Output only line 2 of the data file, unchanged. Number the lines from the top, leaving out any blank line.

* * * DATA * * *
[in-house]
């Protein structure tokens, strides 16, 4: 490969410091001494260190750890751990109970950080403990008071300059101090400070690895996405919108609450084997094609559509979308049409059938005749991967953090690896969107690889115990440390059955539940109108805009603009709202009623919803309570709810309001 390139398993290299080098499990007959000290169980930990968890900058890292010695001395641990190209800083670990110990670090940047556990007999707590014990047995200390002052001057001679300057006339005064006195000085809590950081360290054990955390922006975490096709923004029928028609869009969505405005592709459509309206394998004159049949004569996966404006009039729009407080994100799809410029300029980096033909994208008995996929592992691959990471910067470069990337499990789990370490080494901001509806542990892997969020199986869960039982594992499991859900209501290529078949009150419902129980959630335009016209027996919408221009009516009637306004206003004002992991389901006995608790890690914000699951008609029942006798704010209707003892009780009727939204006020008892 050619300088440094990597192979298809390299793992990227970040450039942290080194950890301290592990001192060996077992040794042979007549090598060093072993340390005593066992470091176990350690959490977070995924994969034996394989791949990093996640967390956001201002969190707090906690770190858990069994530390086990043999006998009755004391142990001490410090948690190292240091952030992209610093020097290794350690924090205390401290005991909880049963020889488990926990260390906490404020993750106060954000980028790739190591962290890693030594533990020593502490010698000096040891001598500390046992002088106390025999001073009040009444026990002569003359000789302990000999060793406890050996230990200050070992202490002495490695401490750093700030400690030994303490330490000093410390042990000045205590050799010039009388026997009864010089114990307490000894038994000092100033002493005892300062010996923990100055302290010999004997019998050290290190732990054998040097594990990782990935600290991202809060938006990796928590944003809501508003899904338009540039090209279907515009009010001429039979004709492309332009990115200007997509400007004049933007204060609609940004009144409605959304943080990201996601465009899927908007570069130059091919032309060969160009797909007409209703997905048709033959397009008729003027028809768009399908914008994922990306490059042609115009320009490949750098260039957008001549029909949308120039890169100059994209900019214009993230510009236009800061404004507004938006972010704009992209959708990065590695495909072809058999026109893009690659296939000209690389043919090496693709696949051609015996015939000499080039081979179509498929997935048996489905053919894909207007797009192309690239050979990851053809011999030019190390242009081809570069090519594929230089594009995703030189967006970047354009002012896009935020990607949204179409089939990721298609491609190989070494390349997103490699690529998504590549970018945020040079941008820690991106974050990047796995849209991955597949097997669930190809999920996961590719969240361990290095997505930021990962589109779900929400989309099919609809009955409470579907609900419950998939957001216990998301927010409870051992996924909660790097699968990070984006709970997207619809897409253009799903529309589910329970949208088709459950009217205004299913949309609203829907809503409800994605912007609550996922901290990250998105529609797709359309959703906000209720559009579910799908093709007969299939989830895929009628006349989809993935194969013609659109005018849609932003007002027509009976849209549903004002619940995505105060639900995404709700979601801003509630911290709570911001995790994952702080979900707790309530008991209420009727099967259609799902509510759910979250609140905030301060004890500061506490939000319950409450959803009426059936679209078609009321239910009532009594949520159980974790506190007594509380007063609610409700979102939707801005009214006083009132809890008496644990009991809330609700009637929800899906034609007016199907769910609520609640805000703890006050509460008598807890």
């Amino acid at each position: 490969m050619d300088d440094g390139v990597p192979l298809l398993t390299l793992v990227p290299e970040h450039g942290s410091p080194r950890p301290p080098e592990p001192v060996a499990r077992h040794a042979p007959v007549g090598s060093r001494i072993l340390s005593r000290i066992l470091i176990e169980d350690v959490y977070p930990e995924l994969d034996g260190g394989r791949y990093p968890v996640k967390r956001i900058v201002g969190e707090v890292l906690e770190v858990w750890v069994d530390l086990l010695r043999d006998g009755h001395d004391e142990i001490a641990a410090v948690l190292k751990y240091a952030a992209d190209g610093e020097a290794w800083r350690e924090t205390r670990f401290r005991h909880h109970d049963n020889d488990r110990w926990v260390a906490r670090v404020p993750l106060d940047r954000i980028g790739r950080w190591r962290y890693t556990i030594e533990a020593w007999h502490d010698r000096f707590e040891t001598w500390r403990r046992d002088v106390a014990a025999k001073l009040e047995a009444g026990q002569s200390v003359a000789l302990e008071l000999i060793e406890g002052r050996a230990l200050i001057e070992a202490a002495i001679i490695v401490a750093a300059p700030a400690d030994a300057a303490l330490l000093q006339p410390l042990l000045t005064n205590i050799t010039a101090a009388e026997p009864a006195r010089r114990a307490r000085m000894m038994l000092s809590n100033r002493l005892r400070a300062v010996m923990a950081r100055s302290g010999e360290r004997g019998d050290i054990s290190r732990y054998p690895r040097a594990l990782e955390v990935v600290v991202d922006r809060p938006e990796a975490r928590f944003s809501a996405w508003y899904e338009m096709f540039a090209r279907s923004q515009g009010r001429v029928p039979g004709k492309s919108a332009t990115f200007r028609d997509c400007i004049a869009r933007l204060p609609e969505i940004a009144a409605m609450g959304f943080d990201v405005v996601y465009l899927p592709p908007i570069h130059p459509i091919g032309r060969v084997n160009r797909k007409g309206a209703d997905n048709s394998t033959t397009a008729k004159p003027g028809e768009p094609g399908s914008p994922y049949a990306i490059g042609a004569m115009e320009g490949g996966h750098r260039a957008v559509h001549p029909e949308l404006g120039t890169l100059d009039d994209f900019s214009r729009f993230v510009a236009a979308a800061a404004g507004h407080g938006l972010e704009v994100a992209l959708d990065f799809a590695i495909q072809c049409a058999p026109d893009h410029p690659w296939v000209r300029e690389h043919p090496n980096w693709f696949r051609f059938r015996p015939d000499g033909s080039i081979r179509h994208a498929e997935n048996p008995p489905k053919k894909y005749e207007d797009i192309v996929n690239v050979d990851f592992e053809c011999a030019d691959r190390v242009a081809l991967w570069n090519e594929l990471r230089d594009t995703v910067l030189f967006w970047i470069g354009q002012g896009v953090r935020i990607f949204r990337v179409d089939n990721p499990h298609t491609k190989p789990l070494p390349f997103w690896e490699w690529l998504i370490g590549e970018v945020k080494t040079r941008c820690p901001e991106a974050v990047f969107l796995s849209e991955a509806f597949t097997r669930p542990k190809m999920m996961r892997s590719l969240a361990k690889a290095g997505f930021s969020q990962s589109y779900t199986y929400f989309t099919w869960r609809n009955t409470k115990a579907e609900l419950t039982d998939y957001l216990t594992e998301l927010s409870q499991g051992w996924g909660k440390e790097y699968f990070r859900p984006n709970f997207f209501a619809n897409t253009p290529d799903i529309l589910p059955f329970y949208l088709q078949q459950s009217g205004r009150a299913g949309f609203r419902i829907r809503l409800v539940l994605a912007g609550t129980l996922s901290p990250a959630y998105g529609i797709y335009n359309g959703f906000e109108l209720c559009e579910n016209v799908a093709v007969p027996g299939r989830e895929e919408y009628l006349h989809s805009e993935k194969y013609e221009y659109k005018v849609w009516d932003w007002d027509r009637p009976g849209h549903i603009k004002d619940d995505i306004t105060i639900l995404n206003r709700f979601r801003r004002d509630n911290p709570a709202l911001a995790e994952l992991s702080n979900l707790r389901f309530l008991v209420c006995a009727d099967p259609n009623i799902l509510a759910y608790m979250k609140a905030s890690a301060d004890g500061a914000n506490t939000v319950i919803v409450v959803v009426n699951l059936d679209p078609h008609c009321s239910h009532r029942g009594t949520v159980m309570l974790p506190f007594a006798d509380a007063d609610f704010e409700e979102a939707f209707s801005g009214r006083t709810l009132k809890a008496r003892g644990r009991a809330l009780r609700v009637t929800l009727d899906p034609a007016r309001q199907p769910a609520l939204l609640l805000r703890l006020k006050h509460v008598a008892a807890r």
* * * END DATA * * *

């Protein structure tokens, strides 16, 4: 490969410091001494260190750890751990109970950080403990008071300059101090400070690895996405919108609450084997094609559509979308049409059938005749991967953090690896969107690889115990440390059955539940109108805009603009709202009623919803309570709810309001 390139398993290299080098499990007959000290169980930990968890900058890292010695001395641990190209800083670990110990670090940047556990007999707590014990047995200390002052001057001679300057006339005064006195000085809590950081360290054990955390922006975490096709923004029928028609869009969505405005592709459509309206394998004159049949004569996966404006009039729009407080994100799809410029300029980096033909994208008995996929592992691959990471910067470069990337499990789990370490080494901001509806542990892997969020199986869960039982594992499991859900209501290529078949009150419902129980959630335009016209027996919408221009009516009637306004206003004002992991389901006995608790890690914000699951008609029942006798704010209707003892009780009727939204006020008892 050619300088440094990597192979298809390299793992990227970040450039942290080194950890301290592990001192060996077992040794042979007549090598060093072993340390005593066992470091176990350690959490977070995924994969034996394989791949990093996640967390956001201002969190707090906690770190858990069994530390086990043999006998009755004391142990001490410090948690190292240091952030992209610093020097290794350690924090205390401290005991909880049963020889488990926990260390906490404020993750106060954000980028790739190591962290890693030594533990020593502490010698000096040891001598500390046992002088106390025999001073009040009444026990002569003359000789302990000999060793406890050996230990200050070992202490002495490695401490750093700030400690030994303490330490000093410390042990000045205590050799010039009388026997009864010089114990307490000894038994000092100033002493005892300062010996923990100055302290010999004997019998050290290190732990054998040097594990990782990935600290991202809060938006990796928590944003809501508003899904338009540039090209279907515009009010001429039979004709492309332009990115200007997509400007004049933007204060609609940004009144409605959304943080990201996601465009899927908007570069130059091919032309060969160009797909007409209703997905048709033959397009008729003027028809768009399908914008994922990306490059042609115009320009490949750098260039957008001549029909949308120039890169100059994209900019214009993230510009236009800061404004507004938006972010704009992209959708990065590695495909072809058999026109893009690659296939000209690389043919090496693709696949051609015996015939000499080039081979179509498929997935048996489905053919894909207007797009192309690239050979990851053809011999030019190390242009081809570069090519594929230089594009995703030189967006970047354009002012896009935020990607949204179409089939990721298609491609190989070494390349997103490699690529998504590549970018945020040079941008820690991106974050990047796995849209991955597949097997669930190809999920996961590719969240361990290095997505930021990962589109779900929400989309099919609809009955409470579907609900419950998939957001216990998301927010409870051992996924909660790097699968990070984006709970997207619809897409253009799903529309589910329970949208088709459950009217205004299913949309609203829907809503409800994605912007609550996922901290990250998105529609797709359309959703906000209720559009579910799908093709007969299939989830895929009628006349989809993935194969013609659109005018849609932003007002027509009976849209549903004002619940995505105060639900995404709700979601801003509630911290709570911001995790994952702080979900707790309530008991209420009727099967259609799902509510759910979250609140905030301060004890500061506490939000319950409450959803009426059936679209078609009321239910009532009594949520159980974790506190007594509380007063609610409700979102939707801005009214006083009132809890008496644990009991809330609700009637929800899906034609007016199907769910609520609640805000703890006050509460008598807890």